Jan: I try to take at least two intensive writers workshops each year, mostly in the summer to build connections with other writers and to help me grow in my development as a writer. Have you explored taking intensive summer writing workshops, and if you did, what would you consider the most valuable thing you could gain from that experience?
Deepan: I have considered participating in intensive writer workshops before. The only thing that prevents me from doing so is my full-time job as a Clinical Psychologist. I am also a Partner in our practice, and between my full clinical caseload and the added administrative responsibilities, I haven’t had the time. However, I am hoping to make some time in future for workshops. It would be really nice connecting with other writers.
Jan: Who are among your favorite authors? What are you reading now?
Deepan: As far as prose goes, I love Ernest Hemingway, Paulo Coelho, Satyajit Ray, and Amitav Ghosh. My favorite poets are Rumi, E.E. Cummings, Rabindranath Tagore, and Walt Whitman. Right now I am reading “Beyond the Pale Motel” by Francesca Lia Block.
Jan:  How can readers find out more about your new book and perhaps order it?
Deepan:  Here are links to my website.

About My book

I have written and published a collection of my short stories and poems. This collection includes many stories that draw upon my own experiences as an immigrant and as a psychologist. I have tried to include several genres in the writing, including minimalist styles, abstract postmodern styles, as well as a murder mystery. All the stories and poems have a common psychological thread running through them. In keeping with the Eastern philosophy of “daana”, I have decided to donate all the proceeds from the sale of the book to charity. Please visit the following websites to buy this book:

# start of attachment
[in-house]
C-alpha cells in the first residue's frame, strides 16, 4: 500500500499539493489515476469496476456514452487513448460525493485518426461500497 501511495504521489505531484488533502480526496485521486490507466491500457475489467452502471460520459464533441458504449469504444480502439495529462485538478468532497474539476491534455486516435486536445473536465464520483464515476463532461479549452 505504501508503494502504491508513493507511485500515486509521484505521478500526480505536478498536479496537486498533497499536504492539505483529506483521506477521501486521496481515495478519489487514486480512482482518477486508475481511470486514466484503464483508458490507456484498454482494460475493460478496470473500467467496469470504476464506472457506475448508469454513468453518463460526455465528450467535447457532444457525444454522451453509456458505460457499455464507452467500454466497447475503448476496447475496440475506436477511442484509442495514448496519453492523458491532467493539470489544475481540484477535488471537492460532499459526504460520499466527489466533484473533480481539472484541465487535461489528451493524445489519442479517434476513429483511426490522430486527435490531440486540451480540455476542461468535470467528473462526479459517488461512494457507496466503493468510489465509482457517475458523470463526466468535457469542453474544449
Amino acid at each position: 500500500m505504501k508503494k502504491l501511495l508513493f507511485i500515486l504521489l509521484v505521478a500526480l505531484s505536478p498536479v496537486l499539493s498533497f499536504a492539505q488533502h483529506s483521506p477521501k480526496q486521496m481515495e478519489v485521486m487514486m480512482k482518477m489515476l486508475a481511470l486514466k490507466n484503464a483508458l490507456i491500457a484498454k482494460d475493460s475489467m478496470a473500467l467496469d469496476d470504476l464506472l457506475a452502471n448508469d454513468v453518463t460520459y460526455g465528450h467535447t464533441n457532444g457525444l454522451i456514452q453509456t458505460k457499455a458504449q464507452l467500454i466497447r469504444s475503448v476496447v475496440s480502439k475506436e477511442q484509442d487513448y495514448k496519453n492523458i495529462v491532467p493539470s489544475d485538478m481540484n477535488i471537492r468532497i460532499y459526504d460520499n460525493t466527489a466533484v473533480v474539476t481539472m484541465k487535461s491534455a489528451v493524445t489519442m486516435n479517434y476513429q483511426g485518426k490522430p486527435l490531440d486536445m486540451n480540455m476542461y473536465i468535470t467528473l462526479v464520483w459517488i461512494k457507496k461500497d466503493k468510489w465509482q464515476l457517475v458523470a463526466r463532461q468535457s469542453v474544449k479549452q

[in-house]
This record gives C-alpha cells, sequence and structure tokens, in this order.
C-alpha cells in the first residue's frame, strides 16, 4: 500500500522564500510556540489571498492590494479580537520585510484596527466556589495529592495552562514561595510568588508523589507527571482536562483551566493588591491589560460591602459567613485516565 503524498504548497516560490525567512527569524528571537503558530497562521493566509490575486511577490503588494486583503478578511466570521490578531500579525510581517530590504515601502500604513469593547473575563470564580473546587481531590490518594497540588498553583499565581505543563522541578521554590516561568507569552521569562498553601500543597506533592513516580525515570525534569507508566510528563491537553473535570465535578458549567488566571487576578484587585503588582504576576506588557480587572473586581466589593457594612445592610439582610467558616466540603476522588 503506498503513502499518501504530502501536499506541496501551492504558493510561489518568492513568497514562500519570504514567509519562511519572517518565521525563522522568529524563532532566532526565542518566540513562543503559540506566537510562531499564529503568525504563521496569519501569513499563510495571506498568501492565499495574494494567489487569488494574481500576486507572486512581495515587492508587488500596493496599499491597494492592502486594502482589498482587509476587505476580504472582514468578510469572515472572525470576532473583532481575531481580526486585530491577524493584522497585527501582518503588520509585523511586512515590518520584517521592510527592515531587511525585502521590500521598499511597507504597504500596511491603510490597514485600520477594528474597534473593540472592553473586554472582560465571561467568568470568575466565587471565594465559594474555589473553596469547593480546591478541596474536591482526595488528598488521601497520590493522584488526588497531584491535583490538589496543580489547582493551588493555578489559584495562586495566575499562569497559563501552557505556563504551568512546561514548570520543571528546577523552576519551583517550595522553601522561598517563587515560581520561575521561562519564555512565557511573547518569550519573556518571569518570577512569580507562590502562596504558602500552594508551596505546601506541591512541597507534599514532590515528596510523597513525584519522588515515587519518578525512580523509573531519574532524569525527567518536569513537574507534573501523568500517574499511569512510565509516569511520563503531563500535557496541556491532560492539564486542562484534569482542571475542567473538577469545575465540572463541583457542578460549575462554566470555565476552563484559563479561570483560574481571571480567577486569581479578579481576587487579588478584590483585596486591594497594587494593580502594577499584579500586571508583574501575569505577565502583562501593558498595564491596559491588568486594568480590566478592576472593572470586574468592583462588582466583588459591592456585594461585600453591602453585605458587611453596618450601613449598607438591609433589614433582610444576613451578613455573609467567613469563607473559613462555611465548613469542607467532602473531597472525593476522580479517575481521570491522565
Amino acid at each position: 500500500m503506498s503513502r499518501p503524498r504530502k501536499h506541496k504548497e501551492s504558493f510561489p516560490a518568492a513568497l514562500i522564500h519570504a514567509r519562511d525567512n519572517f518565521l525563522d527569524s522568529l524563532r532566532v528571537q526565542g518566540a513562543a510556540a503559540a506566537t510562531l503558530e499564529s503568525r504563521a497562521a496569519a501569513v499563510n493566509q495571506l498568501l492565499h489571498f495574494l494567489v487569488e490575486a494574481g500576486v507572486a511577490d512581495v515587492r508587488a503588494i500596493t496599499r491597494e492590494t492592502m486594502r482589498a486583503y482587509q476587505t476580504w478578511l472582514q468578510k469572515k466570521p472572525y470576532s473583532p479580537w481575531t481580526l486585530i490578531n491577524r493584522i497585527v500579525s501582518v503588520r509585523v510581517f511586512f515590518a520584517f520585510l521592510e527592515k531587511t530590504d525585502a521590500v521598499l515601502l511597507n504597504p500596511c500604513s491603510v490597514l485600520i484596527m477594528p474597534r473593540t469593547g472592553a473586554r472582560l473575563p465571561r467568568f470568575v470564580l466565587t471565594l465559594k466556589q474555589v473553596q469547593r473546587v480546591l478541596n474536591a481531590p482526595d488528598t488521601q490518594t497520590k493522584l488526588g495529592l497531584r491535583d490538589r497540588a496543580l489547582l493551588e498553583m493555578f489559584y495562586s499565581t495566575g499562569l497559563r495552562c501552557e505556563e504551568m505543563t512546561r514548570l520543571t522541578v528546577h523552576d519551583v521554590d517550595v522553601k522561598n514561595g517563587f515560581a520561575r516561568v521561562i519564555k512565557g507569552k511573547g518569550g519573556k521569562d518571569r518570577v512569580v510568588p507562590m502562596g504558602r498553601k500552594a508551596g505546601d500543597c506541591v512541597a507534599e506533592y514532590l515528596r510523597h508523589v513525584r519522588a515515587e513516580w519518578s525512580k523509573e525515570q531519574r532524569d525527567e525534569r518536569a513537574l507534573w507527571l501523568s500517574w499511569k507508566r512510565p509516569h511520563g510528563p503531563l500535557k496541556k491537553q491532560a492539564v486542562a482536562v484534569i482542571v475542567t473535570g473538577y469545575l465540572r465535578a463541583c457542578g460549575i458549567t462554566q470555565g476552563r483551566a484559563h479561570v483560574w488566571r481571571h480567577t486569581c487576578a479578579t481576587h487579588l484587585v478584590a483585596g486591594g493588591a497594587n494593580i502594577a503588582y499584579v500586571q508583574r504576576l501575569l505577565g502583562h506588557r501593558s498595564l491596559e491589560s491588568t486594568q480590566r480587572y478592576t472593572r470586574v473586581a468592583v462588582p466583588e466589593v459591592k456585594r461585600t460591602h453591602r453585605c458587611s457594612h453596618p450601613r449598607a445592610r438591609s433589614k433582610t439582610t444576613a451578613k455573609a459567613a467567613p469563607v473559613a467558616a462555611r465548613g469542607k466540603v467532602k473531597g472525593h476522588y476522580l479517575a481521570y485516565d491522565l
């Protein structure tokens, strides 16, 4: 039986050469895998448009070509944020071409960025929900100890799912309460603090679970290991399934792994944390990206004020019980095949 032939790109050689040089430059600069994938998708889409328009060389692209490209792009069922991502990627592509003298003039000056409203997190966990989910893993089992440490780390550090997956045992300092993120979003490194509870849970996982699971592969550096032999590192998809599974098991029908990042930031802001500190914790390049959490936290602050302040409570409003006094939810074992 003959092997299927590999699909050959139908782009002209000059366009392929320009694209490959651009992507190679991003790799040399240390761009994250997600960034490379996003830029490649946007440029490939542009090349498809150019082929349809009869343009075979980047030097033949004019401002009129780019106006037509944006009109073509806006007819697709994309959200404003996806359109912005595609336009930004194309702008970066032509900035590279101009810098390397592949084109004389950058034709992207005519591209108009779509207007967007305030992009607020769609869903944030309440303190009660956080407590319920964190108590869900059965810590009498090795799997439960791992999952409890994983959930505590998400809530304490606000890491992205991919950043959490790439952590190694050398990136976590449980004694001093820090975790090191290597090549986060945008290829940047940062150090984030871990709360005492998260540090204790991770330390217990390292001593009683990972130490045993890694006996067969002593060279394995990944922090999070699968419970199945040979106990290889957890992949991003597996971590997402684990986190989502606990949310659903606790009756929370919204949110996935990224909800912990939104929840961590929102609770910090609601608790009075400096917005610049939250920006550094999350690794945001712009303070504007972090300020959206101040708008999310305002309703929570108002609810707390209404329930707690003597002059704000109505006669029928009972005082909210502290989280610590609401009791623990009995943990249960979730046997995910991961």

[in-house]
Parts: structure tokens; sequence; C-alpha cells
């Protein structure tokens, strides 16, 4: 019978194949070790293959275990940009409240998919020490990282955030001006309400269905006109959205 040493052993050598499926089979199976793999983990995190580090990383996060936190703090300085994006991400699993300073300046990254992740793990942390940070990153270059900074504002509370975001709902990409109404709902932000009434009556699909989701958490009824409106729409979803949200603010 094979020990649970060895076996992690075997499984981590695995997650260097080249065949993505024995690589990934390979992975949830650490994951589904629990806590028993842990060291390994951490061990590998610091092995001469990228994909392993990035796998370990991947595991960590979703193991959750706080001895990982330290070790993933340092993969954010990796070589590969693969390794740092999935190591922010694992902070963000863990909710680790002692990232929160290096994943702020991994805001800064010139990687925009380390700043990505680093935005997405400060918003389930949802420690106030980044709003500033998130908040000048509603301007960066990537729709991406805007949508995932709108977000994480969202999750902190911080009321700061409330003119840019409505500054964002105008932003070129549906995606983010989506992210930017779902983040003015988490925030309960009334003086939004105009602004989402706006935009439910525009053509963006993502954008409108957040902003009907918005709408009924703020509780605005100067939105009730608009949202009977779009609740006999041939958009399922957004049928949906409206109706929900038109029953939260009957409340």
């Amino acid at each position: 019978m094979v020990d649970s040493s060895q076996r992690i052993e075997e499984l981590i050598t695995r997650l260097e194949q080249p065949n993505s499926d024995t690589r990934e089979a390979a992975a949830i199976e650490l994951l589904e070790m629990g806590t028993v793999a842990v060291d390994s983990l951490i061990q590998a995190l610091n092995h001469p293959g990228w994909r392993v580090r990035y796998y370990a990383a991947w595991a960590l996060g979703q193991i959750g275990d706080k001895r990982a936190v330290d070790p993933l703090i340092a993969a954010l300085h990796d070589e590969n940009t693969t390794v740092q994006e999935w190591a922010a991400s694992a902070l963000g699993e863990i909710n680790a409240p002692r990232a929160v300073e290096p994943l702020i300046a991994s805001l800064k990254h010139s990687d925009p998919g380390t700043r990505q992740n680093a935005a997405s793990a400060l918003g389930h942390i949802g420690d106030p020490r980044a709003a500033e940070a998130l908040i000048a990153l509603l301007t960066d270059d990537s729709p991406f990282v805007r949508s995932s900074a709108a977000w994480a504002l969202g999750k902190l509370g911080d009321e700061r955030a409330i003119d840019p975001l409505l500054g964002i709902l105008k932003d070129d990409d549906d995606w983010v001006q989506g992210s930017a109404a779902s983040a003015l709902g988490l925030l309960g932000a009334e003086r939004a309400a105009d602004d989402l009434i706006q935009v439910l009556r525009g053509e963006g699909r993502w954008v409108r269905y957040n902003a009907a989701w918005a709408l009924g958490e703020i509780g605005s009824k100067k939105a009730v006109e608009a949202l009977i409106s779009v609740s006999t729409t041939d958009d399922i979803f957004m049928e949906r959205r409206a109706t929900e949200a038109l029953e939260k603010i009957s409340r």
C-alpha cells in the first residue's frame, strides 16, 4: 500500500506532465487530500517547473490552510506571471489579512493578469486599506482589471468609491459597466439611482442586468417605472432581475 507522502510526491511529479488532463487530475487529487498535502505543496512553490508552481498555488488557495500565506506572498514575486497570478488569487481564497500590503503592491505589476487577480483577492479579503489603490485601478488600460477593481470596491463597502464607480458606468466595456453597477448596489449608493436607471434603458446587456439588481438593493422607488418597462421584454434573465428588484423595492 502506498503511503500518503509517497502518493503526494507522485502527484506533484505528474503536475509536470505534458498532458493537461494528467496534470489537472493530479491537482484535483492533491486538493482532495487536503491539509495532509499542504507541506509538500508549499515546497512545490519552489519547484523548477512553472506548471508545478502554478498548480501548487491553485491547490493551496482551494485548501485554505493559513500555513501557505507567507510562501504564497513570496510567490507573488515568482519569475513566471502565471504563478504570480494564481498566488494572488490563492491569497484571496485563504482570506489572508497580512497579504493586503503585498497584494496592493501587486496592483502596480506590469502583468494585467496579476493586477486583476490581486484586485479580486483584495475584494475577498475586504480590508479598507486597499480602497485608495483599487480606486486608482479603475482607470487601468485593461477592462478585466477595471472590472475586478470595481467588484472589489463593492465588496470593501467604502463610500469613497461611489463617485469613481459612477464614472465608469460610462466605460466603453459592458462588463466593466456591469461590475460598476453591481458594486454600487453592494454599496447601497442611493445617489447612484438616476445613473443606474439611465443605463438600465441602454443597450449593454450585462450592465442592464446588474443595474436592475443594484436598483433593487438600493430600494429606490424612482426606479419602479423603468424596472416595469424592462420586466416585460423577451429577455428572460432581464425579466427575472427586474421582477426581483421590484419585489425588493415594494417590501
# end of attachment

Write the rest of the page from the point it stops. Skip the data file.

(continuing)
Thursday, December 4, 2014

Entry # 231 - "Tips to Beat Block & Banish Fear - using Pat Schneider's Writing Alone and With Others"

By Jan Bowman

Pat Schneider’s Writing Alone and With Others, is a fourth entry in a series about craft books that I have reread recently and found useful. And while many wonderful books on the writer’s craft are available, sometimes when the flame of inspiration flickers, it helps to read practical books on craft. In recent blog entries I have given my impressions about four books that offer ideas that have helped me improve my writing. Perhaps these will be useful to you.

PatSchneider's bookSchneider’s craft book is divided into three sections.
Part 1 – The Writer Alone - explores a range of topics essential to the individual writer, whether facing fear, finding your voice, or practicing your craft and working toward a disciplined writing life. A final topic in this section examines ethical questions writers face, whether they are concerned about spirituality, privacy and the politics of what they write.

Part 2 – Writing with Others – guides writers through the process of working in workshops or in small writing group settings to promote healthy growth experiences. The last topic includes an insightful discussion of ways to empower the silenced, so that writers who find the process of working with others intimidating, feel empowered to grow and risk in a place of safety.

Part 3 – Additional Exercises – offers more than 60 pages of writing exercises and story starters designed to address specific problems writers face in writing and revising. This section alone is worth the price of the book.
Craft books can help writers grow. Truman Capote said, “Writing has laws of perspective, of light and shade, just as painting does, or music. If you are born knowing them, fine. If not, learn them. Then rearrange the rules to suit yourself.”

Special Note:  I have turned off the comments section temporarily. Am having hundreds of inappropriate email/comments from websites unrelated to writing.